WR-Negron 641 yds 11 TDs.
    Sorry Dave those are numbers blowout the majority of players on your team. Some are not even in the same league with those players.

    • 84 tackles and 13 pass breakups. So that’s what, 1 pass break up a game? Yawn!

      The best corners actually aren’t on the stat sheets. That’s because they don’t allow any receptions (no tackles) and don’t get thrown at (no ints).

  7. your defense has 4 from Greenwich/3 from Darien.
    lets break down the stats only for the DB’S (as thats most easy)
    MINICUS – 29
    HARRIS – 45
    TIENKEN – 42
    LOMBARDO – 25
    PHILLIPS – 34

    • Wait, you guys are kidding, right? These are the most idiotic arguments I have ever heard. Do you know if a DB has a lot of tackles, he’s thought of as a bad DB? Because that means you let the WR you are covering catch the ball! You guys know nothing about football. Then you have the nerve to call Dave biased.

      • Anon are you kidding me? Hes got players in front of a kid that missed multiple games. And if you read Daves own words he based it on stats. If you don’t think Dilorio was one of the best DBs if not the best you never saw him play or you know nothing about football. Maybe Anon you should give Dell a call ask him what he thinks.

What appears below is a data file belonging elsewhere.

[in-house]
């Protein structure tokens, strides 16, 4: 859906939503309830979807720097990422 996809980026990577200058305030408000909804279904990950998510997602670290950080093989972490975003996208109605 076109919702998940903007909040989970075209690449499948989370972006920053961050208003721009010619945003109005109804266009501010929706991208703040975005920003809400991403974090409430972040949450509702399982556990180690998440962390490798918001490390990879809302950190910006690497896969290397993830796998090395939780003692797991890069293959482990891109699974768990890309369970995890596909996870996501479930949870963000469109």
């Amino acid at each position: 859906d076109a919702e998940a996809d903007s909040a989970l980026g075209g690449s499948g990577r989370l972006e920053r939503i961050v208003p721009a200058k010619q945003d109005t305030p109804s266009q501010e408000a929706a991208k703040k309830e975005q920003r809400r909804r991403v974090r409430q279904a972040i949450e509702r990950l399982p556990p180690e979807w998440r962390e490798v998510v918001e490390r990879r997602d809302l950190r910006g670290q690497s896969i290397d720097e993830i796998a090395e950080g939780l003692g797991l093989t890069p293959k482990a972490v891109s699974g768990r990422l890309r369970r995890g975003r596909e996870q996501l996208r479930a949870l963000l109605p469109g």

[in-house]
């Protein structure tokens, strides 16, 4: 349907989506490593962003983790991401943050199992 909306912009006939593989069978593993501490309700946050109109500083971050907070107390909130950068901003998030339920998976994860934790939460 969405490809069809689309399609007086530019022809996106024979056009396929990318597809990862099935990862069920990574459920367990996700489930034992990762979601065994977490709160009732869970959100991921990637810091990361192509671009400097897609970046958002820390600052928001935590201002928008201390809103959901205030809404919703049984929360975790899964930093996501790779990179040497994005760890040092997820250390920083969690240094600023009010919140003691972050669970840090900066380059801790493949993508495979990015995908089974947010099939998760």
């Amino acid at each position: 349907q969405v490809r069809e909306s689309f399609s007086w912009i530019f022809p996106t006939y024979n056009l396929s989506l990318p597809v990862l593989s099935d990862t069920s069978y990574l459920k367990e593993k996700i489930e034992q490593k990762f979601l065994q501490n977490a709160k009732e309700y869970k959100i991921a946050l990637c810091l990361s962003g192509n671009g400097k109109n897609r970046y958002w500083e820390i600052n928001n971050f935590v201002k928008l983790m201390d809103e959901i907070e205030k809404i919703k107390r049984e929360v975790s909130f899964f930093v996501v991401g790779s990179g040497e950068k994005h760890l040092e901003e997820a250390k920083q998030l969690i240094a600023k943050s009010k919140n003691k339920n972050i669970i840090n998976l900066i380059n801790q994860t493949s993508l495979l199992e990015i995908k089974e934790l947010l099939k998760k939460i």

• OR you stop thee best RB in the state 3-4 times in the State Championship game?? have 13 tackles against a 98% run team – again in the STATE CHAMPIONSHIP GAME. BTW, best RB = Dobbs.
        some more stats for you Anon:

        DIIORIO 13 1 13 1 2
        LOMBARDO10 0 0 1 0
        PHILLIPS10 3 1 0 0
        MINICUS 8 6 9 0 0
        TIENKEN 12 6 7 0 0
        HARRIS 8 3 5 0 0

        oh wait… must be based on interceptions only.

    • AMEN Brother…..DIIORIO was most dominant defensive player on the #2 team in the state and went 9-1 in the FCIAC but don’t see his name on the list. JOKE

  8. Pasmeg, impressive season yes, but negron missed 2 games and played for a 50/50 pass run team. Pasmeg played for a 70/30 pass run team so obviously his stats will be a tad better.

  9. How is it possible that you left off Mike DiIorio from SJ with 84 tackles and was the most dominant defensive player that went 9-1 in the FCIAC???, if you saw any SJ games this year his name was announced more than any player on either team in every game…….guess you didn’t “speak” to coaches that SJ beat this year to pick this team.